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01 Mar 2019

Why you should be interested in India

With central banks in retreat across the globe, the recent escalation of trade tensions, emerging market equities are under pressure. Chanchal Samadder tells us why India is his market of choice. 

As many an intrepid traveller would tell you, India has a lot to offer. The same is true from an investment perspective. India is the third-largest economy in the world – based on purchasing power parity – at $9.4trn and is the fastest-growing economy among the G20 group of nations. It has also been one of the best-performing equity markets over the past 15 years, having delivered a total return of 10.2% in USD on an annualised basis (vs. 8.1% for emerging markets and 6.7% for developed markets, according to MSCI as at 26/02/2019). Over the last five years, India has outperformed China and the broad MSCI Emerging Markets (EM) Index significantly in USD terms, despite a consistently weakening currency.

In our eyes, there’s more to come. We believe India still offers some of the best return potential among EMs and should have a strategic place in any emerging equity portfolio allocation today. 

Short-term troubles, solid fundamentals

With around 900 million citizens eligible to vote, the seven phases of Indian elections came to an end on 19 May and PM Modi has been confirmed on 23 May. Prime minister Modi now in power with a strong majority warrants political stability for the next five years, an important support for market performance.   

For all that, domestic economic conditions are improving. The recovery after the ‘taper tantrum’ lows of 2013 was led by the consumer sector, consumer finance and retail loan-oriented banks but it was impeded by a lack of corporate investment and a sharp rise in stressed assets among financials.

Now though, those financials look far healthier, and the Reserve Bank of India is anticipating fewer non-performing loans for the first time in several years. Domestic consumption is stabilising again, and investment is picking up. Upping the pace of urbanisation should provide another boost. Further progress in capex, credit growth and the end of disinflation means India may well notch up real GDP growth of 7.5-8% over the next five years.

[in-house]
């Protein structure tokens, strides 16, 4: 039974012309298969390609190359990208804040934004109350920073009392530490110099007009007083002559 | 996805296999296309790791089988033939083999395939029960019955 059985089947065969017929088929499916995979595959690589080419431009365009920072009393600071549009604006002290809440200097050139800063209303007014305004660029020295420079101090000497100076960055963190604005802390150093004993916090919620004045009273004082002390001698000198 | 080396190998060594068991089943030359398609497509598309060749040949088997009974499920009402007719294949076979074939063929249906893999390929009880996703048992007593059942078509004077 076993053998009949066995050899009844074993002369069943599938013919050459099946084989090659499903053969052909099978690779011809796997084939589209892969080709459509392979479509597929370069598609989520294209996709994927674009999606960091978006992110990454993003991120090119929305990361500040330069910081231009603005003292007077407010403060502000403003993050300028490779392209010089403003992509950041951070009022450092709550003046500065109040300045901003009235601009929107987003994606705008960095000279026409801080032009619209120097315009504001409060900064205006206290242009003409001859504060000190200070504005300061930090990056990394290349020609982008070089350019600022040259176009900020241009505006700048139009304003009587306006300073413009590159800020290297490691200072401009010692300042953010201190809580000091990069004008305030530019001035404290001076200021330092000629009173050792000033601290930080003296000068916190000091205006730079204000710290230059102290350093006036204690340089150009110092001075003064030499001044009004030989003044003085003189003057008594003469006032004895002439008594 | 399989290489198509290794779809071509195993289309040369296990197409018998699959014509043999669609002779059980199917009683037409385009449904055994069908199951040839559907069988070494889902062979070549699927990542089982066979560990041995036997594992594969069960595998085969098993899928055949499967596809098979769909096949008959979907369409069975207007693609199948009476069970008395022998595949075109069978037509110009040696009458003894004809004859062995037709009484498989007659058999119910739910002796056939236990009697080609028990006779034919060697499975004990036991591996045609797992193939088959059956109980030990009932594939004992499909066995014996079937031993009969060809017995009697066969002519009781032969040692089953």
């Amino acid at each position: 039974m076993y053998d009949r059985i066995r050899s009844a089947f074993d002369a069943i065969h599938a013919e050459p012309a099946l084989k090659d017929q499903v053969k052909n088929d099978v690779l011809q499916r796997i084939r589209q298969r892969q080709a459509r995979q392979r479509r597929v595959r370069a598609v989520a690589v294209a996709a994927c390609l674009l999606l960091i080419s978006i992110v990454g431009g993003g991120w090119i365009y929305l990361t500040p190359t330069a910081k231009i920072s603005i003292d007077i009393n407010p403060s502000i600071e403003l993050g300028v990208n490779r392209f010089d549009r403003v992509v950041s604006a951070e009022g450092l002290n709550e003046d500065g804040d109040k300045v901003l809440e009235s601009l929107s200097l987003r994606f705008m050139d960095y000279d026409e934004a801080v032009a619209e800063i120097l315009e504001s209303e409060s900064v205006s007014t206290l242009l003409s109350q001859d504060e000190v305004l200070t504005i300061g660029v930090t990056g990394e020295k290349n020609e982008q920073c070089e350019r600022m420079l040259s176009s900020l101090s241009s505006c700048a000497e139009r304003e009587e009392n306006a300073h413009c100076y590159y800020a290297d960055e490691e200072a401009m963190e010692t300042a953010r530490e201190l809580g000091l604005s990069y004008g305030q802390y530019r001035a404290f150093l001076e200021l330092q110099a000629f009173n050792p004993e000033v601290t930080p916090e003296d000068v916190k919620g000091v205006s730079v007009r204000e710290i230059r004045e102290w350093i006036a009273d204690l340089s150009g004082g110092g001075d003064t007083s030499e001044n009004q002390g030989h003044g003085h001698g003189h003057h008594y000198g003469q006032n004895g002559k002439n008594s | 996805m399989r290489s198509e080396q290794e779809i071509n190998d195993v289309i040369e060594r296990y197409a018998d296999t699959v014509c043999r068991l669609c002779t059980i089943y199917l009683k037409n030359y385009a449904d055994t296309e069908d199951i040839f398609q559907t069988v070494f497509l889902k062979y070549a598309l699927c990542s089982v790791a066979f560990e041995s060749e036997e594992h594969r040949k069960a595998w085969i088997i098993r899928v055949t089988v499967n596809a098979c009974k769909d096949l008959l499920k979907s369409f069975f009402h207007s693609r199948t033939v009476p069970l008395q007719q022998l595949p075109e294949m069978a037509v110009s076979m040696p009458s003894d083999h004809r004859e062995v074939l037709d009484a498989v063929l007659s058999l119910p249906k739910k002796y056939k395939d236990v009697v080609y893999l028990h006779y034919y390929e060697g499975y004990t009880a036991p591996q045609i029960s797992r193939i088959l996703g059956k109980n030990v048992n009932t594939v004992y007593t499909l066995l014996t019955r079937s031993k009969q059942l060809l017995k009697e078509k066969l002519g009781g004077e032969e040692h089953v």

Capex – the next driver of equity performance

Earnings growth in India averages around 11% over the long term, in line with its long-term nominal GDP growth rate. Shorter-term, the picture is different. Earnings growth has disappointed for a decade, dragged down by indisciplined financials and their bad loan books. Greater regulatory demands on the subsequent balance sheet clean-up were also to blame.

Fast forward to today and the picture is far rosier.  Corporate earnings growth is back above long-term averages and we expect to see further profit normalisation for financials. A pick-up in corporate credit growth, capacity expansion in the materials sector and improved revenues from industrials suggest capex is recovering, which can only be a good thing for equities. The next five years should be more about growth and releveraging, a dual push which, in our view, should keep corporate profitability at or above its long-term average.